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Kenneth W. Kennedy, Ph.D. and Gregory F. Zehner
SAFE Journal, Vol. 25, No. 1, January, 1995.

ABSTRACT: "This paper focuses on aspects of anthropometric accommodation in aircraft cockpits and anthropometric multivariate models as accommodation criteria. Appropriate body size accommodation in aircraft cockpits is still being sought in military services despite the many years of experience logged by designers. This issue is more important than ever in today's Air Force because the demographics of the pilot population are changing. Larger pilots are currently being admitted and the probability that much smaller pilots will be in flight training in the near future is very high. For that reason, a set of evaluation procedures has been developed to assess the anthropometric accommodation limits of cockpits. Seven aspects of accommodation are examined: 1) overhead clearance, 2) operational leg clearances, 3) control stick/wheel operation clearance, 4) ejection clearances, 5) rudder pedal operation, 6) visual field, and 7) hand reach to controls."

INTRODUCTION: ". . . For many years, cockpit design was based on the concept of accommodation the 5th through 95th percentile for a limited number of critical anthropometric dimensions of the male pilot. Within the aircraft and automotive industries, this concept was inappropriately extended to larger numbers of dimensions, and eventually evolved into the "percentile man" concept in which essentially all body dimensions are included. As a result of errors inherent in this "percentile man" approach, considerable numbers of pilots have experienced difficulty operating or escaping from their aircraft. To correct these deficiencies, multivariate alternatives to the percentile approach have been developed to describe body size  variability in the USAF flying population. An attempt at partial multivariate representation was incorporated in the two-dimensional drawing board manikins developed by the USAF in the mid 1970s. . . .  A much more sophisticated and complete multivariate analysis has now been developed, again by the USAF, in which a number of body size combinations or "multivariate cases" were calculated. These not only describe "typical" small and large pilots, as the percentile approaches attempted to do, but take into account the variability of body proportions found in many individuals who are not uniformly "large" or "small." The multivariate models . . . are typical of those used by the USAF to evaluate accommodation in aircraft cockpits."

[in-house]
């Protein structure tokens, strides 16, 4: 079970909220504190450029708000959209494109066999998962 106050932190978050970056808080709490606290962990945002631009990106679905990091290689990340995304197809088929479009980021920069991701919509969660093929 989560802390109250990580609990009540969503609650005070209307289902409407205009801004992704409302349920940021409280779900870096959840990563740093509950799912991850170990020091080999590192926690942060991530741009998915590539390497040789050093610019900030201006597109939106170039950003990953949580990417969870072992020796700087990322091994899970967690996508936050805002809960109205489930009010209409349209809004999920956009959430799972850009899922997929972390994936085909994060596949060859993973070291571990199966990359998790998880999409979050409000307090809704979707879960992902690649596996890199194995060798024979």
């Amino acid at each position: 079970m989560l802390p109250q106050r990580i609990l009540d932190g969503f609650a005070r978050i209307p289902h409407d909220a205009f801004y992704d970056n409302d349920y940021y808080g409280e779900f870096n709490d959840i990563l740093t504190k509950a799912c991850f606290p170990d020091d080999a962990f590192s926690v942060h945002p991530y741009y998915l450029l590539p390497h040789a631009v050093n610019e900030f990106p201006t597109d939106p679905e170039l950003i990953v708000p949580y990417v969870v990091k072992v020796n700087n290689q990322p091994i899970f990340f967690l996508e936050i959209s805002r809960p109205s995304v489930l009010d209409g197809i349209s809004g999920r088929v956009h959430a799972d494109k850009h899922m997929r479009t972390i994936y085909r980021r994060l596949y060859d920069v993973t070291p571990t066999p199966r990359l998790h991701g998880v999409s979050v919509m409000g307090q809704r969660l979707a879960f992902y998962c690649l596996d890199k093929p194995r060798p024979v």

". . . In most aspects of body size accommodation - overhead and ejection clearances and vision, for example - anthropometric relationships are rather straightforward. Others are considerably more complex. The ability to reach hand controls, for example, is not only influenced by the length of the arm, but also by Sitting Eye Height, Sitting Shoulder Height, and the length of the legs. Sitting Eye Height plays a decisive role in seat adjustment, since the pilot must seek optimum vision both inside and outside the cockpit. the seat may have to be moved to a different position to obtain full control of the rudder pedals. The level of the shoulders in the cockpit, which directly influences reach capability, can thus be influenced by attempts to meet vision and rudder pedal access requirements. Finally, not only the length of the arm, but any factor that influences mobility at the shoulder and elbow, such as design, fit, and adjustment of harnesses and personal protective and survival gear, strength, and motivation come into plan in the act of reaching. It is typical behavior for a pilot to shift seat positions to achieve optimum accommodation for a variety of needs. It follows that several pilots with the same arm length can have different reach capabilities in the cockpit, depending on his/her other body dimensions. If only one subject is used in the evaluation of reach, or any other aspect of accommodation, the results will be relevant only to that individual."

USING THE DATA: ". . . There are several uses for accommodation data, the most straightforward of which is the verification of design specifications. If a cockpit is required to accommodate a given range of body sizes, these techniques make it possible to validate compliance. . . . Another use for these data is to predict the fit of a range of body sizes in a crewstation. Data can also be used to assess the effects of expanding the ranges of body sizes permitted to enter pilot training. . . ."

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